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Last month we were given a fascinating insight into the life of Fanny Eaton, one of the models for John Everett Millais’ Jephthah (1867), which is currently on display in our Art in Victorian Britain gallery. Fanny is the figure at the far right of the painting, standing just before a curtain and wearing a yellow hood.

We were delighted to hear from Brian Eaton, Fanny’s great-grandson, who came with his wife Mary to see the painting. They first became interested in Fanny while researching their family tree, and since then have done a considerable amount of research into her personal history.

At the same time curators and art historians have become increasingly fascinated by Fanny, particularly following the exhibition Black Victorians: Black People in British Art 1800-1900 at Manchester and Birmingham Art Galleries in 2005-6, and the accompanying catalogue written by the show’s curator Jan Marsh.

Fanny was born in Jamaica in 1835 but by 1851 was working as a servant in London where she lived with her mother Matilda Foster. Within a few years had begun to model for several Pre-Raphaelite and Aesthetic artists including Frederick Sandys, Albert Moore and Rebecca Solomon, probably to earn extra income.  Her striking features made her a popular choice with 19th century artists. Dante Gabriel Rossetti compared her to the Pre-Raphaelite ‘stunner’ Jane Morris.

The earliest studies of Fanny that we know of are pencil studies drawn in 1859 by Simeon Solomon. These were used as studies for his Mother of Moses, now in the collection of Delaware Art Museum, US. When this painting was displayed in the Royal Academy in 1860, a reviewer for the Athenaeum thought her features represented 'an exagerated Jewish type’.1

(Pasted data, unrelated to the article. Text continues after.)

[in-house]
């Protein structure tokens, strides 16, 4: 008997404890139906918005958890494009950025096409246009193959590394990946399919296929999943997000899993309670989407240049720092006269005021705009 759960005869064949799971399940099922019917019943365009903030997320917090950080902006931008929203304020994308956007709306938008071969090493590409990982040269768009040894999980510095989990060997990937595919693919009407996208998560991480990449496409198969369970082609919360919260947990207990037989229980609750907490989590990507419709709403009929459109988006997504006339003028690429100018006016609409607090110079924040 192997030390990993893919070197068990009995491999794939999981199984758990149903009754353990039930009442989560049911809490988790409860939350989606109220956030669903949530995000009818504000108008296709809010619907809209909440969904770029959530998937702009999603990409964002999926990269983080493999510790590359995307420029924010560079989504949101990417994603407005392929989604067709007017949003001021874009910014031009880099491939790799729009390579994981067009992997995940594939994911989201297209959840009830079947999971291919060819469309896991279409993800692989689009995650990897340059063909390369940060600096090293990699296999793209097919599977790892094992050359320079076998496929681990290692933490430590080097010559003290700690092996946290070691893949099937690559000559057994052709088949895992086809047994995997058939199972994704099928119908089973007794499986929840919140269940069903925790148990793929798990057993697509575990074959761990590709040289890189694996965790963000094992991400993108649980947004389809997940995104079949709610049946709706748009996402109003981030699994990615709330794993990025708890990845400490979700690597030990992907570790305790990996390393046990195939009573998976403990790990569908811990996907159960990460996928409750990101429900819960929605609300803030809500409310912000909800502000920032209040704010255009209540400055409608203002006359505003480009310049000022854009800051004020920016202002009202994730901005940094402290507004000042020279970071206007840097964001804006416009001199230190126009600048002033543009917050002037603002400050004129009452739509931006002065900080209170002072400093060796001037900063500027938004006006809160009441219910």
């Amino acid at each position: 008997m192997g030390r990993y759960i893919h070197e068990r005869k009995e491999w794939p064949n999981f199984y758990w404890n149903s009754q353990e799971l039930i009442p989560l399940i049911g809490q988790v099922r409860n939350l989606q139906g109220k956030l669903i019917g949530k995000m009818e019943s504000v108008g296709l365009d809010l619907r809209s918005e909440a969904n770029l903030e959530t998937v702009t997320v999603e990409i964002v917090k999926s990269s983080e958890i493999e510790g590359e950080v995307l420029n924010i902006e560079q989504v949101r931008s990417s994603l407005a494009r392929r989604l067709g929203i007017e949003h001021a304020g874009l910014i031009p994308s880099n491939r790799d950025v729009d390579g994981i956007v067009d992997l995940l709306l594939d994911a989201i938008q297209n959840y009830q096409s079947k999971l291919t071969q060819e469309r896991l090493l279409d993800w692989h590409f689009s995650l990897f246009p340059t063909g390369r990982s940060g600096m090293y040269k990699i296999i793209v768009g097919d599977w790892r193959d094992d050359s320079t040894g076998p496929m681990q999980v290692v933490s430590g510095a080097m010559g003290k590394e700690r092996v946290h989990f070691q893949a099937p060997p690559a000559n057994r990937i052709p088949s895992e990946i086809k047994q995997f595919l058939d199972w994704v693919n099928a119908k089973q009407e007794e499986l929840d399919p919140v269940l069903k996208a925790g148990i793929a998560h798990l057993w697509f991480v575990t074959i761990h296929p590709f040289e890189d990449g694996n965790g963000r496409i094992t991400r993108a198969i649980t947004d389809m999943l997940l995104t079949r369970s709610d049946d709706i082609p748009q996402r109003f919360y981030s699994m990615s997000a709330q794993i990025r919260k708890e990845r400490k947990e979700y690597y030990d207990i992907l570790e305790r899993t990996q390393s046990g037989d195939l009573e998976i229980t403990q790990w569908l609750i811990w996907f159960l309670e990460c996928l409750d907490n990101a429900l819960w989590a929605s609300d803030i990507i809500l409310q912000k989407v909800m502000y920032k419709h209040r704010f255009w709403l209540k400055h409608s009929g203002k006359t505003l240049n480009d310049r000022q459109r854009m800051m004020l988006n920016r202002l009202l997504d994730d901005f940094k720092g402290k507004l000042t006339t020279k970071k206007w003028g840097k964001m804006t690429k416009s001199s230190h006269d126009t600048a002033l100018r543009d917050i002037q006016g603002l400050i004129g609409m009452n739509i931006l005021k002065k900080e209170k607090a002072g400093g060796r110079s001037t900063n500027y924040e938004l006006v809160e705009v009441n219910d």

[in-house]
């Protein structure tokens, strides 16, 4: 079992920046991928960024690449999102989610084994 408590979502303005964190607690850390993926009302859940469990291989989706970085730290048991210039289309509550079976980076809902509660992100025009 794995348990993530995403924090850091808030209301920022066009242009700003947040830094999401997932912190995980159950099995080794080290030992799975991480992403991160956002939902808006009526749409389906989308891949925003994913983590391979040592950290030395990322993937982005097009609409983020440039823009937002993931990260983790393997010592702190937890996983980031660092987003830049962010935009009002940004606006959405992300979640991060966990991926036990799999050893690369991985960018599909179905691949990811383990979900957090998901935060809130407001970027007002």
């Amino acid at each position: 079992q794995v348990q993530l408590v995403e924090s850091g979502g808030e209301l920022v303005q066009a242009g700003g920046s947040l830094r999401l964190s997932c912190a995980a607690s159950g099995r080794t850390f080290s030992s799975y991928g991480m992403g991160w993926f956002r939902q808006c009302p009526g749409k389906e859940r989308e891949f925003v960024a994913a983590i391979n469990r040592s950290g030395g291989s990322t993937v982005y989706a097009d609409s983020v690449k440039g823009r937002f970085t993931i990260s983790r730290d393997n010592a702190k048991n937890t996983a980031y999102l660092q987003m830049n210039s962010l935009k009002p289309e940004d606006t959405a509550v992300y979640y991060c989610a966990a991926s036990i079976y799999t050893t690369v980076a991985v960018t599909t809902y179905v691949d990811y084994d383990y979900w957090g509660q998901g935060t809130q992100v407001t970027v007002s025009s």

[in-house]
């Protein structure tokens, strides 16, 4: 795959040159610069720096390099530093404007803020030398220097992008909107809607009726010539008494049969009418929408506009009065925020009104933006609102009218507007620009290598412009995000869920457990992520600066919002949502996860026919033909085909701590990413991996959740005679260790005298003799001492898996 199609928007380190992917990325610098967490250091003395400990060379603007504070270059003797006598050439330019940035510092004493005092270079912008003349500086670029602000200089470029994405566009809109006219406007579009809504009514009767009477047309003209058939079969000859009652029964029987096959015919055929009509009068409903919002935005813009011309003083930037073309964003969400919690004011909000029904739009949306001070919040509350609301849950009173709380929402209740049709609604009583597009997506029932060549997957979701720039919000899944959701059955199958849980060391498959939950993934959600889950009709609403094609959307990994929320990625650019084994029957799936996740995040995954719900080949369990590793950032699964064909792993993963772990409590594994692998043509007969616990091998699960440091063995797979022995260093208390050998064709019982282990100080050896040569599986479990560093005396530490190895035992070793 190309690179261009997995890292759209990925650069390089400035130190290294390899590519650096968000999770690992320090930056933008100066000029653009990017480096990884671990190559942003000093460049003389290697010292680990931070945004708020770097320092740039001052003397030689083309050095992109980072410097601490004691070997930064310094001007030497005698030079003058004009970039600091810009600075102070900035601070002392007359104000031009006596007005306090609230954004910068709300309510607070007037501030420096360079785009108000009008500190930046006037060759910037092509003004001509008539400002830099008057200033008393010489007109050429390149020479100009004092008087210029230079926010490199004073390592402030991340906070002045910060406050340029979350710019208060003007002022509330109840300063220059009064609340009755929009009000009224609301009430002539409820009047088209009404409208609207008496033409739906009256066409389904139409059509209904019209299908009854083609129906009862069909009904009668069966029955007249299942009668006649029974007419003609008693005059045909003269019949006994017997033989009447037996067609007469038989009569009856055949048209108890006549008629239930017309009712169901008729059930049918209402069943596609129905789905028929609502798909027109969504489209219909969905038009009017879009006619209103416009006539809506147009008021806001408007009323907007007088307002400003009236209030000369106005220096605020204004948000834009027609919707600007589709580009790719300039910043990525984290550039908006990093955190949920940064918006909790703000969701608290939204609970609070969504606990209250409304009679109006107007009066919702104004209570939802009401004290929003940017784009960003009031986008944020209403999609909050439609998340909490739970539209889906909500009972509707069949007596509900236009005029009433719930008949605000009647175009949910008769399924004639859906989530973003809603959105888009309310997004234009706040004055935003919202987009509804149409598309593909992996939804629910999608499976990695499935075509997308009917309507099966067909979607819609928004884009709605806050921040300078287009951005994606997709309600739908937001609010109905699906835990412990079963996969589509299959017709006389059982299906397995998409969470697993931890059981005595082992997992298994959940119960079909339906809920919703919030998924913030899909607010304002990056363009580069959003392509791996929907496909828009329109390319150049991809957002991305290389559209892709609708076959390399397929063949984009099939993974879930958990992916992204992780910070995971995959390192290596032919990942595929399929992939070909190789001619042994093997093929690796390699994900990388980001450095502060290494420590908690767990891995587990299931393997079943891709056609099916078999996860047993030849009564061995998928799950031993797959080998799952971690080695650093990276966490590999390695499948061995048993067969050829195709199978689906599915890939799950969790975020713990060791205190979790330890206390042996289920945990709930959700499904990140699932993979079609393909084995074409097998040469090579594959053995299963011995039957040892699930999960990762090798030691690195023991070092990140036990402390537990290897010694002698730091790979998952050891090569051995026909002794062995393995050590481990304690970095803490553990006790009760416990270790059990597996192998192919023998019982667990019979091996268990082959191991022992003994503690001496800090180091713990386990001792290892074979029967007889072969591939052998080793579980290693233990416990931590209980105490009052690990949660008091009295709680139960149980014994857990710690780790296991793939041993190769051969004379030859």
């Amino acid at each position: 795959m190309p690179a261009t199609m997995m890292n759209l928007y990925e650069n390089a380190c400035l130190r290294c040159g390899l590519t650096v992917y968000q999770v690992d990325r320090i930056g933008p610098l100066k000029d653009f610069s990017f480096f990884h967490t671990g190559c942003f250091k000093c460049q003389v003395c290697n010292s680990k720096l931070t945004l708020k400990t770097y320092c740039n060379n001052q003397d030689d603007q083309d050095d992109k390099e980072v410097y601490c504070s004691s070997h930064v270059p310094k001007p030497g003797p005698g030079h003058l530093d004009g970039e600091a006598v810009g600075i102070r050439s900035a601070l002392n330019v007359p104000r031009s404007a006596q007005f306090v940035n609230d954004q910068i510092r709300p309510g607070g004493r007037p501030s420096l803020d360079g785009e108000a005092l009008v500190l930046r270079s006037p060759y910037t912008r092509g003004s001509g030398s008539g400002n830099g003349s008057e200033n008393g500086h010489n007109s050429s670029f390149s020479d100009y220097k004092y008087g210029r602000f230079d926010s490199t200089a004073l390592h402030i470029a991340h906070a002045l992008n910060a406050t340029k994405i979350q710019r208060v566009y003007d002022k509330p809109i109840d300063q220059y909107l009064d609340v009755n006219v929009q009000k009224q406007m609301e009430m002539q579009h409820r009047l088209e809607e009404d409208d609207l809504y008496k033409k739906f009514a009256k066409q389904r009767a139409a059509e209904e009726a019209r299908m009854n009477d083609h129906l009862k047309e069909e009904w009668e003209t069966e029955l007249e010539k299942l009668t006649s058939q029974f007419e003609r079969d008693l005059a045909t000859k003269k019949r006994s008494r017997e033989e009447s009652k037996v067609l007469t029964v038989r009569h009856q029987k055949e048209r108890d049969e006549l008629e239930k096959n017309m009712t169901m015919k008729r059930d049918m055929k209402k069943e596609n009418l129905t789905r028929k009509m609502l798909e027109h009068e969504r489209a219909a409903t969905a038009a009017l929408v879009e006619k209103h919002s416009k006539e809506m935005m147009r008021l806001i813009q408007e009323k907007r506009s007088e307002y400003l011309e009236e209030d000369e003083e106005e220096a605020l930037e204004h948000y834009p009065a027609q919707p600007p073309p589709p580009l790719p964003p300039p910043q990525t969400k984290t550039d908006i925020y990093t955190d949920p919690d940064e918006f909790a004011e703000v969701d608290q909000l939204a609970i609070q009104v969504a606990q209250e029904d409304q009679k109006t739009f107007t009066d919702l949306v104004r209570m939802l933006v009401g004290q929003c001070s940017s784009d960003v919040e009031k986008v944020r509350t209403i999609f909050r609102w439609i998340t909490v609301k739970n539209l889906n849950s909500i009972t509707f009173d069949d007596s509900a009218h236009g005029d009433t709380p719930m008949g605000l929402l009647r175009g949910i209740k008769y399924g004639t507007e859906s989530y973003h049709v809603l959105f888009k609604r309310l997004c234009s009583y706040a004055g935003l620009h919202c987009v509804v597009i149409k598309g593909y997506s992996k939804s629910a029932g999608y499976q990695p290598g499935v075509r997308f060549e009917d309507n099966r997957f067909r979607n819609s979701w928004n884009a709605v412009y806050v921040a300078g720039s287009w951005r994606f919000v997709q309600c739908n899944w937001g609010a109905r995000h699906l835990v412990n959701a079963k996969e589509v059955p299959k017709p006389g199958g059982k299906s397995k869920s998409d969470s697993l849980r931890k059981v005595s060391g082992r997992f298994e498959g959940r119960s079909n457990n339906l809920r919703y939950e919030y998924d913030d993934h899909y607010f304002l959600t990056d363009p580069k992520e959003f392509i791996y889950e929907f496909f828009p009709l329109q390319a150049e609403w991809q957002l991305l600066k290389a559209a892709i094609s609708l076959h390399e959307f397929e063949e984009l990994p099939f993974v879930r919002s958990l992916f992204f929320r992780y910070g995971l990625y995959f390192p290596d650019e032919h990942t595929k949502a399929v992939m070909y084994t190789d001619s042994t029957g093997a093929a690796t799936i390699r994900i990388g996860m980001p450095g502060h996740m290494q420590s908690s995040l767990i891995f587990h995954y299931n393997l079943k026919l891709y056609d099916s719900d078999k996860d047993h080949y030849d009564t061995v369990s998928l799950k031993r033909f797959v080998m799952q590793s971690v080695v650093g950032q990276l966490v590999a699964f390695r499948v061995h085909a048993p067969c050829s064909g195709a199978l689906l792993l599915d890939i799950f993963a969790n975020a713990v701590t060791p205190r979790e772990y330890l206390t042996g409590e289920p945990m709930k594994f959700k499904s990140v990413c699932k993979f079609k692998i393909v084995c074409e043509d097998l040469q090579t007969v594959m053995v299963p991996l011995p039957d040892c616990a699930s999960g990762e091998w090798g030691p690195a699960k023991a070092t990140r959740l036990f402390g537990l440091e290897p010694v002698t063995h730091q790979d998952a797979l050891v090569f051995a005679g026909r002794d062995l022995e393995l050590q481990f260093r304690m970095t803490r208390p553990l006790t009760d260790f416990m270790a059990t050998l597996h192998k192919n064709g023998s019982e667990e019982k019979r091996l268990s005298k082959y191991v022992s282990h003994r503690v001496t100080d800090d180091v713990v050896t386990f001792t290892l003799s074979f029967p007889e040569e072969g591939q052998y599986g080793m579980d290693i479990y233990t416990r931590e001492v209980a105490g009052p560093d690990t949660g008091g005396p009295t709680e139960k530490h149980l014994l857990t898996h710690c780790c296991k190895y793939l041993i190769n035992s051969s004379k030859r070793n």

This is one of the interesting things about Fanny. As Jan Marsh has pointed out in Black Victorians, although originally from Jamaica, she was described in her day as being of ‘mixed race’ and artists of the time used her distinctive features to represent a variety of different ethnicities or ‘types’. This is perhaps what attracted Millais to use her in Jephthah.

Jephthah seems to be the last painting to feature Fanny, although there may be more that are not yet identified. Brian and Mary Eaton are continuing with their research, and are particularly interested in finding out about Fanny’s early childhood in Jamaica and the circumstances that led to her moving to London with her mother.

We are grateful to Brian and Mary for sharing their findings, and hope that much more information about Fanny will come to light!

1. 19 May 1860, pages 688-90. Source: Simeon Solomon Research Archive

Stephanie Roberts

Learning, Participation and Interpretation Officer


1 October 2016, 18:20
This is amazing to think that this women is in my family tree. Brian Eaton is my grandmothers brother. Fascinating
7 September 2016, 23:38

hi, I am interested in your Millais's beautiful painting JEPTHAH.
any information you can send me on it will be much appreciated.
Sara Huws Amgueddfa Cymru – National Museum Wales Staff
29 September 2015, 11:51

Hi Emma

I checked and it may have been a technical fault on our side that has caused the delay. Please accept my apologies for the inconvenience where this is concerned, I have asked again for your enquiry to be passed on, hopefully this will be resolved soon - I will keep in touch about any developments

Digital Team

Sara Huws Amgueddfa Cymru – National Museum Wales Staff
28 September 2015, 09:36

Hi Emma

I passed on your email as promised. I will follow this up to see what the situation is.

All the best

Digital Team

Emma Le Blanc
26 September 2015, 16:32
Hi Sara,

How are you? I hope you are keeping very well!

Did you ever manage to contact the author of this post?

If you have I would really appreciate it if you could give him my email.

I look forward to hearing from you.

Many thank and Best wishes

Sara Huws Amgueddfa Cymru – National Museum Wales Staff
23 June 2015, 14:41

Hi Emma,

Just got word back from the Art Dept - if you would like to send your enquiry through to Stephanie, the author of this blog, she will pass it on to Brian Eaton. You can contact Stephanie here

Thanks for your enquiry

Digital Team

Sara Huws Amgueddfa Cymru – National Museum Wales Staff
22 June 2015, 09:10

Hi Emma,

I will contact the author of the post and let her know about your enquiry.

Digital Team

Emma Le Blanc
21 June 2015, 15:58
I would like to get in touch with Brian Eaton as I am a student who has an interest in Fanny Eaton. If you can pass on my email to him I would be very grateful.

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